Illustration by Alex Schloer

Uncertainty and susceptibility to sudden change are flaring up again societywide, thanks in large part to new and unexpected COVID-related developments. In many ways, this unsteadiness is reflected in both the commercial and residential real estate markets in the Puget Sound as a whole.

The former market continues to be impacted by the lack of uniformity around a return to office spaces, with some employers persisting with a work-from-home model, an office comeback, or a hybrid. The latter market, though seeing a little bit of relief this summer, is still seeing tight home inventory and marked competition that is likely to increase as the year continues.

Commercial Real Estate Findings

At press time, the Coldwell Banker Richard Ellis (CBRE) Q2 2021 Puget Sound Office Report said tenants are “in the driver’s seat” in the Puget Sound office market, though landlords in some places are making small accelerations with rising asking rent.

Per the organization’s recent occupier sentiment survey, smaller companies nationwide generally are the ones leading returns to the office. Eighty-one percent of those small companies report that at least half of their staffers are using office space, whereas only 66 percent of large companies are reporting similar use.

“One attractive solution is using more co-working or flexible office space, which will likely be paired with capital expenditures to promote teamwork and collaboration,” the CBRE report states.

In the South Sound (which, in the Q2 CBRE report, encompasses Tacoma central business district [CBD], Tacoma suburban, Fife, Puyallup, and DuPont), there was some 5,622,315 square feet of rentable area.

Looking at the Puget Sound area as a whole, vacancy rose the sharpest in the Tacoma market because of two major tenants leaving: State Farm, which departed from its 348,505-square-foot Class A space in the DuPont submarket, and DaVita, which moved from its Tacoma CBD space. With News Tribune workers now entirely remote, the paper’s Central Tacoma site was recently vacated, only to be snapped up in late summer by Davis Property & Investments, and DaVita has relocated to an owner-occupied build-to-suit building in Federal Way, according to the report.

CBRE found that in Tacoma specifically, Direct Class A rental rates took a 70 basis point retreat to $30.91 full service, with total vacancy rocketing up 850 basis points to 23.2 percent. The largest new lease in the area, per the report, was from Davies Pearson PC, which claimed a 5,348-square-foot space in the Tacoma CBD.

The total vacancy rate for the entire Puget Sound region as of the end of Q2 was 16.1 percent, an increase from Q1, according to the CBRE report.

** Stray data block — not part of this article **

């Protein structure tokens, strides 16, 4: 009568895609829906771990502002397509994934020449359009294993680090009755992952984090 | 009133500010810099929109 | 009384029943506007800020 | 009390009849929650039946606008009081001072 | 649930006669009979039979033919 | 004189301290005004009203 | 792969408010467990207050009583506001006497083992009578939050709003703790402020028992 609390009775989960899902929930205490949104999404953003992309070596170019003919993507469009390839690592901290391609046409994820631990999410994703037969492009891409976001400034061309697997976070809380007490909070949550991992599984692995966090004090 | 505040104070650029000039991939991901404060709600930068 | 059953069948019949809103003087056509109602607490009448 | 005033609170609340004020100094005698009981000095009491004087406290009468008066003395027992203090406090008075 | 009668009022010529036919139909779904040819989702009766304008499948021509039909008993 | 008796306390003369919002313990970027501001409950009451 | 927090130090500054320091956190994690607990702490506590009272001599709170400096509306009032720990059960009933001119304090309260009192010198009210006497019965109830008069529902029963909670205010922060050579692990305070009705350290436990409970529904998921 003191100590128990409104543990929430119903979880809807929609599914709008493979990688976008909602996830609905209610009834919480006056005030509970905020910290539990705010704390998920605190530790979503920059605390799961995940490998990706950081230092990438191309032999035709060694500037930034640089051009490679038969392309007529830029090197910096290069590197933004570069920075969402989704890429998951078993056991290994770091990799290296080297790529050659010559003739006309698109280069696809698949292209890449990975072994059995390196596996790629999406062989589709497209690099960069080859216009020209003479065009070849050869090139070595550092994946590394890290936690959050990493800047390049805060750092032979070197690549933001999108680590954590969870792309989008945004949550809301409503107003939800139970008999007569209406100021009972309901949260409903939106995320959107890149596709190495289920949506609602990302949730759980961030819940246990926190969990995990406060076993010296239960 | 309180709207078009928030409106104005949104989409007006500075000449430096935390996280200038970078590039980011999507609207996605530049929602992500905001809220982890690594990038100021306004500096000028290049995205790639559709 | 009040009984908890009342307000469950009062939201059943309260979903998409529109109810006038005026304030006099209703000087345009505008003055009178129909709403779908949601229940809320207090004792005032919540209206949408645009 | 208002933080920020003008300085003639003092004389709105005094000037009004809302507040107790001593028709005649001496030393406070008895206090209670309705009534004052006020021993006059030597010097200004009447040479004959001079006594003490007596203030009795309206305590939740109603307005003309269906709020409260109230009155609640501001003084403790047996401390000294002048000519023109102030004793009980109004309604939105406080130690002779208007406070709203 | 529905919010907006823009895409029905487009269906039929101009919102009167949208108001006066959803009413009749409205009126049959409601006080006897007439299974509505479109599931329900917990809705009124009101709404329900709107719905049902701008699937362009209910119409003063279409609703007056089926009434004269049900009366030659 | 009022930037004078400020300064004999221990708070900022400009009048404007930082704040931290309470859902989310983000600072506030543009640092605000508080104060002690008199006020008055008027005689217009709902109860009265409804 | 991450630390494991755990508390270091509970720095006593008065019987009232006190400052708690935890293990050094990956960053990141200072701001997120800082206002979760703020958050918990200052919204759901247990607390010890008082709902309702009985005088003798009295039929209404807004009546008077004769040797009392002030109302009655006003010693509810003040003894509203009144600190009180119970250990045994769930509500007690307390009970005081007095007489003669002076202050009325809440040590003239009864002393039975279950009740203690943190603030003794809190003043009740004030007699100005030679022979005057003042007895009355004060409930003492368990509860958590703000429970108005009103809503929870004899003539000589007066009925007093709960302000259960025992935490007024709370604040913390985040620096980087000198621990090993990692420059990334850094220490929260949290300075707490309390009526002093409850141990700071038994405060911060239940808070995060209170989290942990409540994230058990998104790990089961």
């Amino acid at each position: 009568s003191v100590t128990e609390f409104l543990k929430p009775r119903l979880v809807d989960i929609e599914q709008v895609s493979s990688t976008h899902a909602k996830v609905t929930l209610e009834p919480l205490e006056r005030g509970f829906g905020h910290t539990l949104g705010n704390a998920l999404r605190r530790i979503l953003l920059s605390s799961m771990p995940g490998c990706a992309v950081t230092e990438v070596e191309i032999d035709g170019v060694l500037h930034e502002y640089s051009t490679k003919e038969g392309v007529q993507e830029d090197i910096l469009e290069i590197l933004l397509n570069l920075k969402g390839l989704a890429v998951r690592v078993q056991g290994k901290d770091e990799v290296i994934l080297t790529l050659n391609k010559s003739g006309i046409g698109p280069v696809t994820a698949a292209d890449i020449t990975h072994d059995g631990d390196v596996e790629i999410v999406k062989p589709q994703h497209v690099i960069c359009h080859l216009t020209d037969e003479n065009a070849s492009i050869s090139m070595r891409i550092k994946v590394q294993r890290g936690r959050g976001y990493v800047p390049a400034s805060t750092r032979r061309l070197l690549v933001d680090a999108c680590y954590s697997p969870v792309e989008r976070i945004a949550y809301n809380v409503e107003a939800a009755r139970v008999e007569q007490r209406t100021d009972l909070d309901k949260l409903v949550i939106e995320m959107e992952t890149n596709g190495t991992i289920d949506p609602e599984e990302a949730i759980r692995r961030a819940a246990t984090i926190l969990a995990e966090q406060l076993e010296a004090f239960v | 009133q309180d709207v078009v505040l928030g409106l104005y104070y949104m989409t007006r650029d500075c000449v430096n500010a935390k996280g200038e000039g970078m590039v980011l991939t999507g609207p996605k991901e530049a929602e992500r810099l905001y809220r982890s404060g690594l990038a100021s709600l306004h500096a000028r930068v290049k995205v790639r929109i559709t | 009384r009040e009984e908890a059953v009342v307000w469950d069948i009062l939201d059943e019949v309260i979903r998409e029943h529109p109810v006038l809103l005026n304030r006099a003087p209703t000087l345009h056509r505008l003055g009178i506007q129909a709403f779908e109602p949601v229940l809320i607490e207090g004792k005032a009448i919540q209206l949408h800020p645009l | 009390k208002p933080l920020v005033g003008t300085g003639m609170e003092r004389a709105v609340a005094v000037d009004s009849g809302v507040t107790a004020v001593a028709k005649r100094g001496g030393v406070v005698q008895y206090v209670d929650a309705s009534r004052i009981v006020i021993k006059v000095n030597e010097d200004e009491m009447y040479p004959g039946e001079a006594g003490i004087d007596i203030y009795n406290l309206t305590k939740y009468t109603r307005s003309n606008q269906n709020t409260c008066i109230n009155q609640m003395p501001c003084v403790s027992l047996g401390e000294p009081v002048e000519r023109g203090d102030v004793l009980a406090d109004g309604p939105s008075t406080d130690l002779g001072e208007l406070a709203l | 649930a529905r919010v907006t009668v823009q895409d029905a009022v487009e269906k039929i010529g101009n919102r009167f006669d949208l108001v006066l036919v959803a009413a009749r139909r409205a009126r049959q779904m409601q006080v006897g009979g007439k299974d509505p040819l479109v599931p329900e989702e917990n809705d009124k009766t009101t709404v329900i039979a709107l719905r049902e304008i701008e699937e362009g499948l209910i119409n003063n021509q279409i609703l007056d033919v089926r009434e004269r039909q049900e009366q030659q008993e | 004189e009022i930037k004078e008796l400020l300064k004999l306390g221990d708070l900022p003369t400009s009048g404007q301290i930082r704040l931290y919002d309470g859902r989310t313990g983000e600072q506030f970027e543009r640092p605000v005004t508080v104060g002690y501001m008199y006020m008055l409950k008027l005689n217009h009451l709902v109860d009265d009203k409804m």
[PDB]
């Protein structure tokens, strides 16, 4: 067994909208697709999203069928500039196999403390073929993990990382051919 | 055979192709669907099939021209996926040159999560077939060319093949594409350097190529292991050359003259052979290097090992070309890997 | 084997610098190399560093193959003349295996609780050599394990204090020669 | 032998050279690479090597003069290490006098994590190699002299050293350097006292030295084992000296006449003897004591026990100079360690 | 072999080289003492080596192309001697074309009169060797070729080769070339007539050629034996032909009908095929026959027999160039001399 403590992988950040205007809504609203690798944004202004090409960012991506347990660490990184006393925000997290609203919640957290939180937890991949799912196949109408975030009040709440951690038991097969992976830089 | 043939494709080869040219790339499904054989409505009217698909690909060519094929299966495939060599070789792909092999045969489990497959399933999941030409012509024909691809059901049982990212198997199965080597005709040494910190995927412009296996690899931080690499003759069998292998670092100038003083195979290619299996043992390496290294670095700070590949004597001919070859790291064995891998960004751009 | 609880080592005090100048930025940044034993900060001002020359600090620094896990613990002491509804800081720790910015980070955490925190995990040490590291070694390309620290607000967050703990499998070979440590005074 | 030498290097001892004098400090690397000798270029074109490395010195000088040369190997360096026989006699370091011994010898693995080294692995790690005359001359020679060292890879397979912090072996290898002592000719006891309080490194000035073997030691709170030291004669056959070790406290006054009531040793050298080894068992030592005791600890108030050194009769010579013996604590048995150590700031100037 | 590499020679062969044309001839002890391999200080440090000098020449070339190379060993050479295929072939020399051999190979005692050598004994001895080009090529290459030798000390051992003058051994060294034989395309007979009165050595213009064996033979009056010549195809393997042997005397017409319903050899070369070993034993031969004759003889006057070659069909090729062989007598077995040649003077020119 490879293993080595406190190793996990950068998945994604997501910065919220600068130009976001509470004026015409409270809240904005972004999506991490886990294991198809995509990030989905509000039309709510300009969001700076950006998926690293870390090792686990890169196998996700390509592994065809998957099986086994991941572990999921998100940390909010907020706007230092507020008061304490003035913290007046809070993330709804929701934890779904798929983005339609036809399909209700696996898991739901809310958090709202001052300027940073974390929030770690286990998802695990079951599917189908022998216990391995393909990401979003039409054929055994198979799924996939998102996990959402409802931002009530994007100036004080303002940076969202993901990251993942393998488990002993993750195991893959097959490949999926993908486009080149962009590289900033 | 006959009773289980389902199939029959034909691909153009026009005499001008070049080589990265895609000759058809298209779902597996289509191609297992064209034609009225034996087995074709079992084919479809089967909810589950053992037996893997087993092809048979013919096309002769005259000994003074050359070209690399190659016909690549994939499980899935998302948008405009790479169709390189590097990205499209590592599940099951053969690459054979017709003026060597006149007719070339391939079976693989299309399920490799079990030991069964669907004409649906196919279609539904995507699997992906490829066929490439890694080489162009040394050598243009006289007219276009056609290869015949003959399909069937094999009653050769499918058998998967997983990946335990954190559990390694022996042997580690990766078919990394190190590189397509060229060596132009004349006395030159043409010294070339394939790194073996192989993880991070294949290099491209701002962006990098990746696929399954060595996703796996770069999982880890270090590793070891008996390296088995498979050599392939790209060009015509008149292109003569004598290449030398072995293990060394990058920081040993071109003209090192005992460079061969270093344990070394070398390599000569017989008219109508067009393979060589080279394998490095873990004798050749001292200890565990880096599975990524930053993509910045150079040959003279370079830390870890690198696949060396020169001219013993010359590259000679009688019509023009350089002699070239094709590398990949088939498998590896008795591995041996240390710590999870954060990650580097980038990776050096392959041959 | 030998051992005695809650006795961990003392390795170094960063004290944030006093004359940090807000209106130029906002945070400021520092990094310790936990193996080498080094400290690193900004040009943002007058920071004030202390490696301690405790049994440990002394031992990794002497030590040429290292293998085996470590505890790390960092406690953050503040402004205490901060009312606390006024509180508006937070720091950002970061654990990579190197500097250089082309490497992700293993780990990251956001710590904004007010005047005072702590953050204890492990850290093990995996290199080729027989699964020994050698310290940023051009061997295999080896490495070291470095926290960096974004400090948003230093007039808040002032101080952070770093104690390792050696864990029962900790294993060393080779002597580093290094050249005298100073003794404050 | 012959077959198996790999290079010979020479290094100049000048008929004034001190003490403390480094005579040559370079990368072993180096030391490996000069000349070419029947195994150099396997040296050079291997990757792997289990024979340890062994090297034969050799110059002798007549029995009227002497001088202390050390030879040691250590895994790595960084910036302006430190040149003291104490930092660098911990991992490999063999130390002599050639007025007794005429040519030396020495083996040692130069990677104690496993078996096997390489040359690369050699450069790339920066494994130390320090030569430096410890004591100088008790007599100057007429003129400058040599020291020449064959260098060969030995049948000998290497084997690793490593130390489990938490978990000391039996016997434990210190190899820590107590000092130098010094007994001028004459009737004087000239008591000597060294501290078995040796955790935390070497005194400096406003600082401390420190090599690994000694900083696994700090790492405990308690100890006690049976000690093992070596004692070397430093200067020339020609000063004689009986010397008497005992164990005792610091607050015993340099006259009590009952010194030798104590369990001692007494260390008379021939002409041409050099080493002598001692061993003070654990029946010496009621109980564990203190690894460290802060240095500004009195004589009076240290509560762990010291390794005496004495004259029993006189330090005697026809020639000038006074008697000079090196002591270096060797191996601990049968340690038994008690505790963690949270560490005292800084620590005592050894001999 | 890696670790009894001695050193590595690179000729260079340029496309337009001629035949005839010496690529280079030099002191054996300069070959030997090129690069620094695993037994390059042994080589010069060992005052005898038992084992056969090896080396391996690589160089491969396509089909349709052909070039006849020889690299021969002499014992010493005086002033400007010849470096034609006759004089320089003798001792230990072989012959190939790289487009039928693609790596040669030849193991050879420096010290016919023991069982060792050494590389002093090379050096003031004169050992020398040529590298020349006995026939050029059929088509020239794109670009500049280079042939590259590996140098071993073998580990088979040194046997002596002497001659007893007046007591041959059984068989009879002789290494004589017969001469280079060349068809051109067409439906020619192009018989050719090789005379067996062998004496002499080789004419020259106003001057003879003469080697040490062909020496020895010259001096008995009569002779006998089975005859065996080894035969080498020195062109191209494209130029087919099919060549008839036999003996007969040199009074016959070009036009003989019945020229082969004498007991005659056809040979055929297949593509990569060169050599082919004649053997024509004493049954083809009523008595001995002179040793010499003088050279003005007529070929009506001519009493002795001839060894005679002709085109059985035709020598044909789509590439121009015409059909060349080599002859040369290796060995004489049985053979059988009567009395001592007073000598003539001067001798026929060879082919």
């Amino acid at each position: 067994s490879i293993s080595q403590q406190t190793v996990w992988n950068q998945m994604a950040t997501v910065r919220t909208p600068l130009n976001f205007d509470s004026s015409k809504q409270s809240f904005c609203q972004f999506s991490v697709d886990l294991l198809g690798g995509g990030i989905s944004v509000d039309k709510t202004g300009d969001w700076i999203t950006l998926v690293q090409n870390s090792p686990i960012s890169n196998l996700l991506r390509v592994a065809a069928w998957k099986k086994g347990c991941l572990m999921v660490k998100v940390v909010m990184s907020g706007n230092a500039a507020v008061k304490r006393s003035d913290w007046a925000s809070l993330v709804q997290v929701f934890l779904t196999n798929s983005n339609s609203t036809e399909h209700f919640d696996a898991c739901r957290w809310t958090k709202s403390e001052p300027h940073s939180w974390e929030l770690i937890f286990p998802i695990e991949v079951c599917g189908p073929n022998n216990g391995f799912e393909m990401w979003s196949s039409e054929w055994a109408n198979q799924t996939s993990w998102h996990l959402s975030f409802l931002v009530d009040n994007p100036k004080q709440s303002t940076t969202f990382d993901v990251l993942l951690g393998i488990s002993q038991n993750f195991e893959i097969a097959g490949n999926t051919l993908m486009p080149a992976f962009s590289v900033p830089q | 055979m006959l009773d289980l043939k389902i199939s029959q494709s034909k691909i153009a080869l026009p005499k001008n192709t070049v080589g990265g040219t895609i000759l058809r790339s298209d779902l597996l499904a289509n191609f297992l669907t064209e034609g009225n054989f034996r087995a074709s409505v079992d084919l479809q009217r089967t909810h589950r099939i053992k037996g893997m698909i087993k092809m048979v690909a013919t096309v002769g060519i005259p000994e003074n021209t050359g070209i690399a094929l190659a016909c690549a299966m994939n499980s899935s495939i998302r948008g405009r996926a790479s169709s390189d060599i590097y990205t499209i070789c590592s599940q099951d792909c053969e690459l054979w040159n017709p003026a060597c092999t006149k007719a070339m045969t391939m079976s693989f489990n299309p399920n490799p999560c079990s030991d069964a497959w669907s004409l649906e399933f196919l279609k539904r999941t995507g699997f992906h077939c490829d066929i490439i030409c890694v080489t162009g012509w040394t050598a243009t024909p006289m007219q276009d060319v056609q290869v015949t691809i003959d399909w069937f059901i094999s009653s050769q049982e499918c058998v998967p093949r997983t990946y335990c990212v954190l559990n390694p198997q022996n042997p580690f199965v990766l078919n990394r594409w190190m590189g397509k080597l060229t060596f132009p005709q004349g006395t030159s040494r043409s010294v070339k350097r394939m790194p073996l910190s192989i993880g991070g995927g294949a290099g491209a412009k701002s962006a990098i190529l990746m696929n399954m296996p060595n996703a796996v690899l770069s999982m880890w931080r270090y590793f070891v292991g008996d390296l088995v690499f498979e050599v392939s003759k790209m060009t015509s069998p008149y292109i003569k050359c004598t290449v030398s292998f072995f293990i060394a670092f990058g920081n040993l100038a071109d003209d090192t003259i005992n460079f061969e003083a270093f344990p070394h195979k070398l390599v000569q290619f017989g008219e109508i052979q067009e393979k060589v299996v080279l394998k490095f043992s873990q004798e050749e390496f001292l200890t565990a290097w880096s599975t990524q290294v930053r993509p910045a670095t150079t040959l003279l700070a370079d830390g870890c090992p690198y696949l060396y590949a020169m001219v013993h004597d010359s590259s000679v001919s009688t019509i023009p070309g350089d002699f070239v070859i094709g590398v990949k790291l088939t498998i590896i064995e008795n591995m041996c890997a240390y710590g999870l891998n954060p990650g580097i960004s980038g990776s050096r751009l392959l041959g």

Another commercial real estate report from Kidder Mathews found that, in Pierce County specifically, vacancy is now up to 8.58 percent after having a regional low mark in Q1. As of the end of Q2, there are no new major office sales or new construction starts in the county, Kidder Mathews found.

“While there has been clear improvement in the job market, until we have fully recovered from the pandemic, the regional office market will remain volatile,” the Kidder Mathews report concluded of the Puget Sound region.

Residential Real Estate

In its most up-to-date report as of press time, the Northwest Multiple Listing Service (NWMLS) found that homebuyers should largely expect climbing prices and spare inventory, with some exceptions.

“Although the local market is intense, buyers can find some relief because there aren’t as many offers to compete with compared to earlier this year,” said J. Lennox Scott, chairman and CEO of John L. Scott Real Estate, in a statement included in the NWMLS report.

In July, the listings brokers had added the previous month outpaced the number of homes going under contract by a small margin in most areas, Scott noted in the report. He added that, historically, August is the last month of any given year with higher levels of new listings before things taper down in the fall and continue decreasing through the winter.

Per the NWMLS report, 14 of 26 counties included in the research showed year-over-year gains in new listings, with half of those reporting double-digit increases. South Sound counties notably included in this group were Thurston, Kitsap (with a 29.3 percent jump), Grays Harbor, Lewis, and Mason. However, the volume of new listings in King County dropped about 5.4 percent from where they were last year, the report said. And prices, with some exceptions, are mostly increasing statewide.

RE/MAX Northwest Brokers managing broker Dick Beeson estimated in the report that about 75 percent of all of his sold properties in the last six months (as of August) were based in Thurston, Kitsap, and Pierce counties, and were sold in a week or less.

“Clearly the lack of inventory of homes for sale remains the primary reason for price increases and multiple offer situations, giving nightmares to would-be buyers,” Beeson said in the report. He noted a prominent decrease in affordable housing, attributing much of the cause to building supply chain slowdowns and a dearth of skilled workers for homebuilding.

Coldwell Banker Bain CEO Mike Grady said in the August report that he expects to see “more of the same” for the rest of 2021.

“We don’t appear to have the forces in play to change. Low inventory, high buyer demand, low interest rates, and thousands of job openings are continuing unabated. I remain bullish on the real estate market now and well into 2022,” he said.